• drinking water instead of sugary drinks
You should aim to make daily food and beverage choices within your calorie goals to
maintain or achieve a healthy weight. Visit the website to learn
more about the 2010 Dietary Guidelines, get a personalized eating plan, learn about
healthy eating tips, or get weight loss information.
• 8 ounces of whole milk (white or
Afternoon Snack:
• milkshake and 2 cookies or cottage
cheese and fruit
• 1 scrambled egg
• 1 slice toast with 2 teaspoons
butter, peanut butter, margarine
or jam
• mixed green salad with dressing
(add nuts, cooked egg, olives or
cheese as desired)
Morning Snack:
• Fresh or canned fruit or a
Nutritional Supplement such as
Boost® or Ensure®
• spaghetti with sauce, meatballs and
grated cheese
• 2 slices French bread with garlic
• Sandwich on a bun with meat
and/or cheese, lettuce, tomato and
mayonnaise (may use tuna fish or
peanut butter and jelly if meat is
Dessert: sherbet
Evening Snack: (choose 1 or 2)
(1) 1 ounce cheese and crackers
(2) 12 ounces lemonade
• potato salad
For an additional 300-500 calories, add any of these foods:
• 1/2 cup hummus with pita chips and some raw vegetable slices
• 3 oz. tuna mixed with 2 Tbsp. mayonnaise on 2 slices wheat bread
• 3 tablespoons of peanut butter on celery sticks
• 3 oz. cheese with 12 whole grain crackers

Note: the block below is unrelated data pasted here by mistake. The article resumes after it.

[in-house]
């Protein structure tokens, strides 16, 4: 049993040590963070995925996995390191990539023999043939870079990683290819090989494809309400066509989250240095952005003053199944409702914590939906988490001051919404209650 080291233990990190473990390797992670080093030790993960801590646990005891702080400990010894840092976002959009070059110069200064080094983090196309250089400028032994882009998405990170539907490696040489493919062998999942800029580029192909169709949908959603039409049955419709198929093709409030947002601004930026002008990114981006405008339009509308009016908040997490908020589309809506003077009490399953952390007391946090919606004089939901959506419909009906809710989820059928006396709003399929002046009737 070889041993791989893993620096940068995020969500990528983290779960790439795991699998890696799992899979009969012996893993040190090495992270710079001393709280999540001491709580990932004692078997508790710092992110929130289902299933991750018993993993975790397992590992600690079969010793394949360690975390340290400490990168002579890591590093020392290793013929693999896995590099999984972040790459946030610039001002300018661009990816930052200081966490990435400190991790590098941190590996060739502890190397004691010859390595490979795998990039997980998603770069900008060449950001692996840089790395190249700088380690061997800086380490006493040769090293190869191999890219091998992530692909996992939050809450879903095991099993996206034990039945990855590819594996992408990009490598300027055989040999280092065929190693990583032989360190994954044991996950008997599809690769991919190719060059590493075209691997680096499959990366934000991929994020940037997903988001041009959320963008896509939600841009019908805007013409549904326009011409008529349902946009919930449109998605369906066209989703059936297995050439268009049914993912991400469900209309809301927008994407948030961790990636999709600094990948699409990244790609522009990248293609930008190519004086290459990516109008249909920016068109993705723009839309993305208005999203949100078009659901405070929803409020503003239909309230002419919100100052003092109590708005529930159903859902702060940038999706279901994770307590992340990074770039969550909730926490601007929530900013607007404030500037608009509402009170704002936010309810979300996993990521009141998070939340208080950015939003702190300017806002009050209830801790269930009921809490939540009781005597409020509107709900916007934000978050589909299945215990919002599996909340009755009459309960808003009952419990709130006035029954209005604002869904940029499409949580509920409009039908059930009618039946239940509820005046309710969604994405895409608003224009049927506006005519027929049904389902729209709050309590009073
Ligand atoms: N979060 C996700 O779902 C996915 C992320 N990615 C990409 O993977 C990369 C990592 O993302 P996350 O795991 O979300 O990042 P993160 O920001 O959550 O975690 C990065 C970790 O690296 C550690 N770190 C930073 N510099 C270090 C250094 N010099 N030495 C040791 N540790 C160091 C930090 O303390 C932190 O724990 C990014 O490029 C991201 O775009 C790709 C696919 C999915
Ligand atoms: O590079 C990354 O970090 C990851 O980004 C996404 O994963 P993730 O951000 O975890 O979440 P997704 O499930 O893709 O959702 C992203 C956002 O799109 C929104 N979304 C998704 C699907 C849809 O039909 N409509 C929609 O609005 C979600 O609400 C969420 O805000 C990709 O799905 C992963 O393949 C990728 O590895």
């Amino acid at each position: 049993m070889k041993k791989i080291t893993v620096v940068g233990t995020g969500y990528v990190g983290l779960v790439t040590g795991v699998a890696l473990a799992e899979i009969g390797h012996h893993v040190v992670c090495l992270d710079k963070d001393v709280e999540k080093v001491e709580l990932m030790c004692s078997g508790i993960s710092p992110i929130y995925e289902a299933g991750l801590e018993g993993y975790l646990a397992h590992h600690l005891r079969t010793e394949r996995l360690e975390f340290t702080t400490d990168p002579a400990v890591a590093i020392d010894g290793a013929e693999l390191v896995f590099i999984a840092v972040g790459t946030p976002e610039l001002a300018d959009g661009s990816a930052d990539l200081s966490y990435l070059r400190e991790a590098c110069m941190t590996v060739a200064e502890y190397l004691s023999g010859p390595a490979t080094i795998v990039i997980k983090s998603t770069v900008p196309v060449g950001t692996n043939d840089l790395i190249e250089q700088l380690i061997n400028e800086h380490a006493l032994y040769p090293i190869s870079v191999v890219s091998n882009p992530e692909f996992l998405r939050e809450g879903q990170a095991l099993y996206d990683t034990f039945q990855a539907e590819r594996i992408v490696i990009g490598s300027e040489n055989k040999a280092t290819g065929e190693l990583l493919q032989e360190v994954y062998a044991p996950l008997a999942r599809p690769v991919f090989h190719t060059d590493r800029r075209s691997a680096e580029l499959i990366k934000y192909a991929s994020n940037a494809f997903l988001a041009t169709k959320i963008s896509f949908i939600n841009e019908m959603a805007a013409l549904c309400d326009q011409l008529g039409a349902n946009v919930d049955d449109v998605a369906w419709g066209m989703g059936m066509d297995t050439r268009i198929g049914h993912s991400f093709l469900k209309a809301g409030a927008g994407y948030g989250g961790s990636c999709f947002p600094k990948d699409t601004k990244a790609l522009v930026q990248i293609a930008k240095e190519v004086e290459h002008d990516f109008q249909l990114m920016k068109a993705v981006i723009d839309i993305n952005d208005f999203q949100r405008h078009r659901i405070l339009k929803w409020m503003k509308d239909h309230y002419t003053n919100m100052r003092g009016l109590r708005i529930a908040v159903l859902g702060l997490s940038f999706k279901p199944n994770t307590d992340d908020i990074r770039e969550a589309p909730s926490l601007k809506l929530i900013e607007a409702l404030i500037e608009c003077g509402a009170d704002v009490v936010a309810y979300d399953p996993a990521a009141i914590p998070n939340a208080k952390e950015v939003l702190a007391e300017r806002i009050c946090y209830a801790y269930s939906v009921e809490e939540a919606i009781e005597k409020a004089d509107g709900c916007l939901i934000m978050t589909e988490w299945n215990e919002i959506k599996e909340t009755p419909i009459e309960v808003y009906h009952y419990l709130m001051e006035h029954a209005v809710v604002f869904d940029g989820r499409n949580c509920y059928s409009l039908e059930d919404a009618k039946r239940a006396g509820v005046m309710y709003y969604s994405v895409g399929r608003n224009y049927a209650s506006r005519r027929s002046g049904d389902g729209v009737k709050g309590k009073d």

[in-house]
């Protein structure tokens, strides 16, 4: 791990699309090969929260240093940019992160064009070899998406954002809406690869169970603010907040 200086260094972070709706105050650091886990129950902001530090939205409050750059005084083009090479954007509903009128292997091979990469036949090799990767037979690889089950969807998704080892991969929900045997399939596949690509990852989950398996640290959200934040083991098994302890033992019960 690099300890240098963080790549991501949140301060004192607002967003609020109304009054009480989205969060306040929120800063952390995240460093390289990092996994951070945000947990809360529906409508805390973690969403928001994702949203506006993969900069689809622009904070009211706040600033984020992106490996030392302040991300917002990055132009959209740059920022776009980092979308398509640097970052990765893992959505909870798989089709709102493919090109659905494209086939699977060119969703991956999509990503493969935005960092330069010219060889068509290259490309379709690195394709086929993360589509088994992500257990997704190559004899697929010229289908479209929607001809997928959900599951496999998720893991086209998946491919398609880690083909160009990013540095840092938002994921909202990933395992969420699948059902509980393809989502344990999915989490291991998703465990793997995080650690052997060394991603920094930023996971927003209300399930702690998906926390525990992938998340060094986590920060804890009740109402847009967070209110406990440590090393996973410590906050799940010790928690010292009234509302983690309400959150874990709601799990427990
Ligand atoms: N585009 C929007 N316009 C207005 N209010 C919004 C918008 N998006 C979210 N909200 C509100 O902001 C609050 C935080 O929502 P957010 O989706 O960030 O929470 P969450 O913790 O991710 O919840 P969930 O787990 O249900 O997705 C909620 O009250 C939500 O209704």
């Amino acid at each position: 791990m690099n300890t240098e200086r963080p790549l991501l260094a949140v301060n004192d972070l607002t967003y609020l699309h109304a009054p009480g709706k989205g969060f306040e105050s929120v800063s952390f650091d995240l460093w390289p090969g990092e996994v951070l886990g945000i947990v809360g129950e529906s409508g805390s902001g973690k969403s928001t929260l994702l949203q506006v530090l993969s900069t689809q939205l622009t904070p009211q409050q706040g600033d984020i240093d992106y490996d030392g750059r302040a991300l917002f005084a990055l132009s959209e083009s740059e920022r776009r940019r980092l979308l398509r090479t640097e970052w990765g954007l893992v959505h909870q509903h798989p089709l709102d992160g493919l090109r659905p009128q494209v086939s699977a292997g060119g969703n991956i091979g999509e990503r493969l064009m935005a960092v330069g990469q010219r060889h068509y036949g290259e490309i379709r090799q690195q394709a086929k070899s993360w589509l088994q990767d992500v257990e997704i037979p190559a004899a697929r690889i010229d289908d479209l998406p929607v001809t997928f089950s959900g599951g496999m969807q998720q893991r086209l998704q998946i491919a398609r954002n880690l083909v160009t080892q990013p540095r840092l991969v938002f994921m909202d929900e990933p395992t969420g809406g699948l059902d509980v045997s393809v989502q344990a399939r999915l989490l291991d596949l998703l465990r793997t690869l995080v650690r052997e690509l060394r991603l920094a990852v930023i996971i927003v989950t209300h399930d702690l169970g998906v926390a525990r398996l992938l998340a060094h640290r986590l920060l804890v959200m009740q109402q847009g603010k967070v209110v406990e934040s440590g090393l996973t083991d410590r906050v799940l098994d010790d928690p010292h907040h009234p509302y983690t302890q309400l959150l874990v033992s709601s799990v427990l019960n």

• 6 ounces of fruit yogurt with 1/2 cup granola
• Vitamin C (ascorbic acid) is found in various fruits and vegetables as well as
cereals, beef, poultry and fish.
• Vitamin E, a fat soluble vitamin, can be found in almonds, nuts, broccoli, and
oils such as wheat germ, safflower, corn and soybean.
American Institute for Cancer Research
Recommendations for Cancer Prevention
The supplement industry has experienced such growth in recent years and it is
becoming quite common for the general public to take dietary supplements.
Therefore, the importance of informing your physician of supplements you are taking
cannot be stressed enough. It is of utmost importance to give a detailed dietary
history, while making mention of any supplements, vitamins, minerals, and herbs you
may be taking, as they may potentially interact with your treatment plan. Despite
supplements being “natural,” many of them including your herbs have medicinal
properties. It is usually NOT recommended to take over-the-counter supplements,
herbals or antioxidants during your therapy.
The food and beverage choices you make each day can affect your chances of
developing cancer during your lifetime. If you are a cancer survivor, these choices can
affect your chances of having a cancer recurrence, or developing a new cancer.
Making healthy eating choices, staying physically active, and maintaining or achieving
a healthy weight can help reduce your risk of cancer developing or recurring. The
AICR guidelines you should aim to follow are:
1. Be as lean as possible without becoming underweight.
2. Be physically active for at least 30 minutes every day.
3. Avoid sugary drinks. Limit consumption of energy-dense foods (particularly
processed foods high in added sugar, or low in fiber, or high in fat).
4. Eat more of a variety of vegetables, fruits, whole grains, and legumes such as